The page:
Running away from her sorrow in search of a childhood memory that brought her comfort opens up a world of dark possibilities for Rainee Chambers.
Rainee has entered a home she remembers from her childhood, and upon her return, she is reunited with a being that until now, she thought was a figment of her imagination. Liam Morningstar was her shadowboy, a dark thing that hid in the closet until her mother left her bedside, a weaver of old tales, and a creature a child had no business being friends with. Now that she is all grown up, will she see past what he appears to be to the man hidden within his curse?
"After the sudden loss of her beloved parents, Rainee Chambers finds herself retreating to her grandparents' abandoned home to help herself heal. She feels the need to recapture the happiness of her childhood, a time when she had an imaginary friend who comforted her and shared stories with her. Although the house is now neglected and empty, she retreats to her old bedroom and wonders if her friend, her shadowboy, will visit her once again in her imagination.
"But Rainee's shadowboy is not a figment of her imagination. Liam Morningstar is a bayaak, a skeleton creature of Indian legend, a purveyor of death and a stealer of souls. Although a fearsome creature, he was Rainee's childhood friend, drawn to her lack of fear of him, and in the years since she left the house, he has pined for her. All he wants now is to cease to exist and move on to the afterlife.
"Now that Rainee is no longer a child, will she fear him and therefore fuel Liam's need to kill her? Or will she somehow be able to help him end the curse of his horrible existence?
"The Skeleton's Shadow combines Indian legend and the paranormal into a darkly undertoned tale that still manages to tell a story of love and hope. I found it to be unique and imaginative with an undercurrent of horror and a thread of suspense that kept my attention to the very end.
"Liam is the creature under the bed or hiding in the closet, the stuff of childhood nightmares. Ms. Rabiyah makes him wonderfully creepy yet vulnerable at the same time. Even though he is one of the main characters in the story, there is still an element of doubt as to whether he truly exists or if he is just a figment of Rainee's imagination. I vacillated back on forth regarding this a number of times as I read The Skeleton's Shadow, and I found this uncertainty to be quite entertaining.
"Ms. Rabiyah pulls her readers into this story with strong and well-crafted imagery. From the old Chrysler DeSoto that Rainee drives to the dark dusty cellar where Liam hides to the blackberry fields behind the house, it all feels very real. Add to this an almost frightening hero, a sympathetic young heroine and the inclusion of some eerie Indian folklore, and you have an unusual and quite occupying tale. Definitely worth the reading time."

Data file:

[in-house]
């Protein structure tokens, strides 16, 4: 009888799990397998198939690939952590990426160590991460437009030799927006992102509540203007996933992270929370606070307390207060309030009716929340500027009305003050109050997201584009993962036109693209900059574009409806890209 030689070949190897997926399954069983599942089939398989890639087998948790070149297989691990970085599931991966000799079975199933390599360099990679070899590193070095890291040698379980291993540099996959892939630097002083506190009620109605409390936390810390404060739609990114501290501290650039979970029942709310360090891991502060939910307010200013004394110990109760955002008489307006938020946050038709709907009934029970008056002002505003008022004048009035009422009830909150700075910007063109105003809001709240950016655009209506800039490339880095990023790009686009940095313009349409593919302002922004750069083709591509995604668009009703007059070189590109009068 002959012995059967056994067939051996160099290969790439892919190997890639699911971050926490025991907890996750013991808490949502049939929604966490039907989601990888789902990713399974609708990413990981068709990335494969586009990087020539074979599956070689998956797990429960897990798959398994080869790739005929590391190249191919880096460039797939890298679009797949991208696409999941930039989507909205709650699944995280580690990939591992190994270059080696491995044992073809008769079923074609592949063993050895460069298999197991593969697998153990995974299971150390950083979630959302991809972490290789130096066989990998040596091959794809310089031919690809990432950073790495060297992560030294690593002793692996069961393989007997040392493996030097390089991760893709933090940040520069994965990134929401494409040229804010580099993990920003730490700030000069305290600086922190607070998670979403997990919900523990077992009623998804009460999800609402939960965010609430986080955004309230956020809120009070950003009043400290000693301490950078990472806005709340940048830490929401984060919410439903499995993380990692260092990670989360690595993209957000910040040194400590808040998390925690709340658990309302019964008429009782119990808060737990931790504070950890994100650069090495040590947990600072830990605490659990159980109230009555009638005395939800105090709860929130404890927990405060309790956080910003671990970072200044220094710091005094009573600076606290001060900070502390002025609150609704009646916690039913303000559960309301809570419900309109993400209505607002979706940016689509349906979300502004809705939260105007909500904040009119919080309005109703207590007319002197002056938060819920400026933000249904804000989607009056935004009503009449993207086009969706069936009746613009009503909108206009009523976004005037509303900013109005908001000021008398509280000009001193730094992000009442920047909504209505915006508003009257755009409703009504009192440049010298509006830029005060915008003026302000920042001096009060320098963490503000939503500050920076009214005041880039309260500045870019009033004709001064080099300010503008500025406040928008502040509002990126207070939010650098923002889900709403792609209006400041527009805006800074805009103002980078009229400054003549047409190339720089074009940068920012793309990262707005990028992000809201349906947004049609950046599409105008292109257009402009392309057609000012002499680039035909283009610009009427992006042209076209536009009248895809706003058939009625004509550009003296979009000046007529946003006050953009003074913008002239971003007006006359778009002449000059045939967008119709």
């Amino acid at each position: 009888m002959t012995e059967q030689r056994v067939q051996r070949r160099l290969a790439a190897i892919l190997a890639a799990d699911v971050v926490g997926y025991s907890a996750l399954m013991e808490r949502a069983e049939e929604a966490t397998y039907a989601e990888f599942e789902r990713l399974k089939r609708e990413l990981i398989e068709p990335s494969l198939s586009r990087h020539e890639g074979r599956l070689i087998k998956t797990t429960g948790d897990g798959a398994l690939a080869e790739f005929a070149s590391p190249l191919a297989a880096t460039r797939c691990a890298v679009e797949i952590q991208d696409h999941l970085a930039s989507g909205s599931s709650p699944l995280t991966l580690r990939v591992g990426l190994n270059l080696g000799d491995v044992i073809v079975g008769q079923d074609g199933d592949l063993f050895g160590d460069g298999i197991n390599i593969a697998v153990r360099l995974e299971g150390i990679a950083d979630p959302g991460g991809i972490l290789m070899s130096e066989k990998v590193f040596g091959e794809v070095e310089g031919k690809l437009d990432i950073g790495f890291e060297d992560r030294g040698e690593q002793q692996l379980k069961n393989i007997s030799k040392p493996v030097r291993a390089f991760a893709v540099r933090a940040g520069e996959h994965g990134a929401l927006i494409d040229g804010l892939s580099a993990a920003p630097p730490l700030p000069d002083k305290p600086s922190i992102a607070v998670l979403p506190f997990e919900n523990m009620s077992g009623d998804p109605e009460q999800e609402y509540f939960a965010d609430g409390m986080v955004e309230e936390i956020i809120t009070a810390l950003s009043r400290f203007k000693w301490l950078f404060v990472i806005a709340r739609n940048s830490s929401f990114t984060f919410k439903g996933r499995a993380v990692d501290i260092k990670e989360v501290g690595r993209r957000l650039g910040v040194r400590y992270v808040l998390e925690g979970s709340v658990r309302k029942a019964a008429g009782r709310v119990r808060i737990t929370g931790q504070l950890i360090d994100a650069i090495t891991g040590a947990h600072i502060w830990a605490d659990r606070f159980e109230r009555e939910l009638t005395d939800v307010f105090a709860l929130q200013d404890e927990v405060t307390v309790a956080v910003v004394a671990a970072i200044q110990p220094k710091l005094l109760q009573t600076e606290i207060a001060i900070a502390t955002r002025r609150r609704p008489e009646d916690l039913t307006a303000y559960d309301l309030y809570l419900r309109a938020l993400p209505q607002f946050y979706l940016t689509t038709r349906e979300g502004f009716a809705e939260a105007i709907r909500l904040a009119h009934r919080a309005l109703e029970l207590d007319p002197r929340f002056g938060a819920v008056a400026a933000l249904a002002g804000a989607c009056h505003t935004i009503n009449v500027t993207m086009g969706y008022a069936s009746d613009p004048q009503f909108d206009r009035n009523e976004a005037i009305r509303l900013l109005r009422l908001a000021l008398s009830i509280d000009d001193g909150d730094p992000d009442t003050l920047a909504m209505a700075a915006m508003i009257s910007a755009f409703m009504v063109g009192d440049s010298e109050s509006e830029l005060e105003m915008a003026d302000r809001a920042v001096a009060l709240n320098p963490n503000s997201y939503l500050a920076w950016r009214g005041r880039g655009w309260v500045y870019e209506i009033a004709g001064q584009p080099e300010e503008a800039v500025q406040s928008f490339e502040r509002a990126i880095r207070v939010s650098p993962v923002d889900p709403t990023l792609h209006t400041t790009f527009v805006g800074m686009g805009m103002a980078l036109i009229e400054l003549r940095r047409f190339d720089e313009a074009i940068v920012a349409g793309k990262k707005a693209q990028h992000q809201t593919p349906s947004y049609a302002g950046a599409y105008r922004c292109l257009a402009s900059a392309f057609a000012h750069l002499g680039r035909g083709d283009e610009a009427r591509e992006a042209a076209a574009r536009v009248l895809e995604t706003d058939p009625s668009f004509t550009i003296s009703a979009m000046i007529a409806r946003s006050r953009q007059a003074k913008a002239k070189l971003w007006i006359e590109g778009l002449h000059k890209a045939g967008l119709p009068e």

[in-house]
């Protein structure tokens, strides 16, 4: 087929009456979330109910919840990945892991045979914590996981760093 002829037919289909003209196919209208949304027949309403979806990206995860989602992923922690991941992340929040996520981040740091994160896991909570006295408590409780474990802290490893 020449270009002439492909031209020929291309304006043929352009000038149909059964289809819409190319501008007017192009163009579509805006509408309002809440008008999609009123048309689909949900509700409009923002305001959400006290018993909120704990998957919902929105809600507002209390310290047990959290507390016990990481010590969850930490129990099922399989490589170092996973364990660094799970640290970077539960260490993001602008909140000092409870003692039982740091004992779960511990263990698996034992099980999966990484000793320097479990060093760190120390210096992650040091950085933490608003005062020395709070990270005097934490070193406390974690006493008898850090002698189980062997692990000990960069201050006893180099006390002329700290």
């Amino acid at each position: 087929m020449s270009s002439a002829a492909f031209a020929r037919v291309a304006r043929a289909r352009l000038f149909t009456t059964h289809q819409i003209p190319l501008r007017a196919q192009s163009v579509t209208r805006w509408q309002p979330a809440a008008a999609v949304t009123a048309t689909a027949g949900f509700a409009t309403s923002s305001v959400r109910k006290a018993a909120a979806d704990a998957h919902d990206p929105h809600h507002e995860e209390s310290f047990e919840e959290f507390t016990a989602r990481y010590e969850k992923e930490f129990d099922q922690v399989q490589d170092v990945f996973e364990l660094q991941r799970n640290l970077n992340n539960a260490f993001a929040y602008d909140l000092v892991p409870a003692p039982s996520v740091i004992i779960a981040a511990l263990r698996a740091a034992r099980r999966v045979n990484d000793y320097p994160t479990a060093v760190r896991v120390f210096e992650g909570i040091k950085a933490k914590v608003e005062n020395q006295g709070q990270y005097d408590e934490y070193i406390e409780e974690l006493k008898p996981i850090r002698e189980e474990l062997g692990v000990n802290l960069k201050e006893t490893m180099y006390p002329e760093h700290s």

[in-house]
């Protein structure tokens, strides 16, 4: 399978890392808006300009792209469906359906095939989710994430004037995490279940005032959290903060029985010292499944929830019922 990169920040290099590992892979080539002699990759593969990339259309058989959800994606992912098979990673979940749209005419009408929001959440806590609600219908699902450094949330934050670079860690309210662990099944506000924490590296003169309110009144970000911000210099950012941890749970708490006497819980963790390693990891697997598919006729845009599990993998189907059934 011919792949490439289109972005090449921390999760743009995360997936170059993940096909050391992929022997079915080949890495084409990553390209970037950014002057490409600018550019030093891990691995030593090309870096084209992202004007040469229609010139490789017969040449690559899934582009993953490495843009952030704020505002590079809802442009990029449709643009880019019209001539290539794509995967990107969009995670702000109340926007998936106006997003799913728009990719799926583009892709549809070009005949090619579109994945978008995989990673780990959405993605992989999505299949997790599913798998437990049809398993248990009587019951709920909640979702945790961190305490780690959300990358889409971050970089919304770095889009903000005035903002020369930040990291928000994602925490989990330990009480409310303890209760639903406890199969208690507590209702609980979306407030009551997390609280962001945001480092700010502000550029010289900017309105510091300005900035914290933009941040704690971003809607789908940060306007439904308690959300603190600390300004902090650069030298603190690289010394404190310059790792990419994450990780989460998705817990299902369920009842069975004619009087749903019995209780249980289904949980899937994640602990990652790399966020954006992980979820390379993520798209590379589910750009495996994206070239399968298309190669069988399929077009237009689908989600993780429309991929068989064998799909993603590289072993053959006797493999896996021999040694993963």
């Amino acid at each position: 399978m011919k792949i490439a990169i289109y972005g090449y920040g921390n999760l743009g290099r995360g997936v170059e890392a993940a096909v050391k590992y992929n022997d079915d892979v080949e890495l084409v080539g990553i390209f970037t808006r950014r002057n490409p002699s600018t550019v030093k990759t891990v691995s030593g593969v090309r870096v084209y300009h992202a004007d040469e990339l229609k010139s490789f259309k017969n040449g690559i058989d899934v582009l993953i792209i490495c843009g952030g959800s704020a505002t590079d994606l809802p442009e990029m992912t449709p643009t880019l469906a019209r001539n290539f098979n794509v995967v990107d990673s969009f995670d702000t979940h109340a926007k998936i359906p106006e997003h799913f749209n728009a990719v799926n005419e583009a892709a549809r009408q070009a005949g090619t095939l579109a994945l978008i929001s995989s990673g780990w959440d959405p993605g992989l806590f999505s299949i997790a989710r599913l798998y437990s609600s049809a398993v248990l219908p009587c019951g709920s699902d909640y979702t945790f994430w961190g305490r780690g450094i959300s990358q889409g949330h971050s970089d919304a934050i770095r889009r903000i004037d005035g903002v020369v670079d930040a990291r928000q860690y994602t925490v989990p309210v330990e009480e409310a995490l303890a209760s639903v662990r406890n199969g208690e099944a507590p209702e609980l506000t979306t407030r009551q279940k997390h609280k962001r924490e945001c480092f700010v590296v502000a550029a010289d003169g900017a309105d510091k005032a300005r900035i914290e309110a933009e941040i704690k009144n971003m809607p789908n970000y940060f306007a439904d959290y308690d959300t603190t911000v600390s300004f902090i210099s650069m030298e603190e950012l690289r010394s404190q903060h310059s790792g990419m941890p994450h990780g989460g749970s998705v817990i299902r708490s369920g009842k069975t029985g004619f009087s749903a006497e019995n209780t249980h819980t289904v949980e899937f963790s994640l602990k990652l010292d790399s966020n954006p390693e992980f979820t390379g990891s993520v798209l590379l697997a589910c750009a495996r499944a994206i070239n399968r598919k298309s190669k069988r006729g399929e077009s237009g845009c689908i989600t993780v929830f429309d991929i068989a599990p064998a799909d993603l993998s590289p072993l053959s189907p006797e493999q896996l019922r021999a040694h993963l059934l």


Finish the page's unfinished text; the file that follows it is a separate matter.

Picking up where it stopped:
"I chose this book because it seemed different from the other ebooks out there--and I was right. The story is written in a whimsical, dreamlike tone that reminds me of the folk tales I read as a child. The work is short but left me very satisfied. It blended the paranormal and reality, without relying on vampires or werewolves to drive the plot. I was very pleased with my purchase. It was definitely worth it."
-From avari20, wwwAllRomanceEBooks.com
The shadow whispered as if talking more to himself than to her. "My mother was born in the hills..." Those same words had been whispered to her before, long ago. She knew the story, knew how it went and how it would end, but she had never grown tired of hearing it, of learning about her shadowboy.
"My father was Irish. He traveled across the sea when he was a boy to find a new life in the Americas. I'm named after him. William."
She closed her eyes and ran her hand across the thick comforter, remembering the feel of the pink quilt that used to adorn this old bed, the precise stitches, the puffs of fabric that edged the corner of it.
"I lived in the hills after my mother's people left. I stayed there," Liam went on. His voice was inconsistent, sometimes garbled and childish, at other times strong and manly.
"The world has changed, Rainee. I fear it."
She opened her eyes, trying to let the haunting memory slip away. This has to be a bad dream. It can't be real. He was never real. Was he?
He paused again; his fingers stopped. She wanted them to press into her skin again, to soothe her, to heat her through and through. "Do you remember when you found me? You were catching lightning bugs." His hands moved again, the feel of his palm against her heel and then the ball of her foot so much like her mother's touch that it was eerie. Maybe it hadn't been her mother massaging her feet. Maybe it had been Liam all along. "I cried the day you left. I've been here ever since that daywaiting."
"Waiting for what?" she asked, falling under his spell.
Rainee pushed the thick comforter back and pulled her feet away from his hands. She stood up, and felt across the bedside table for the flashlight, but the batteries were dead from leaving it on all night. She edged to her duffle and fished around in it until her hand met the cold wax of the Christmas candle she'd snatched from her closet. She lit the wick with a match from the small box in her bag and raised it up to see.
The candlelight banished the darkness. She turned in a circle, but there was no one in the room but her. Goose bumps prickled her skin as she called, "Liam?"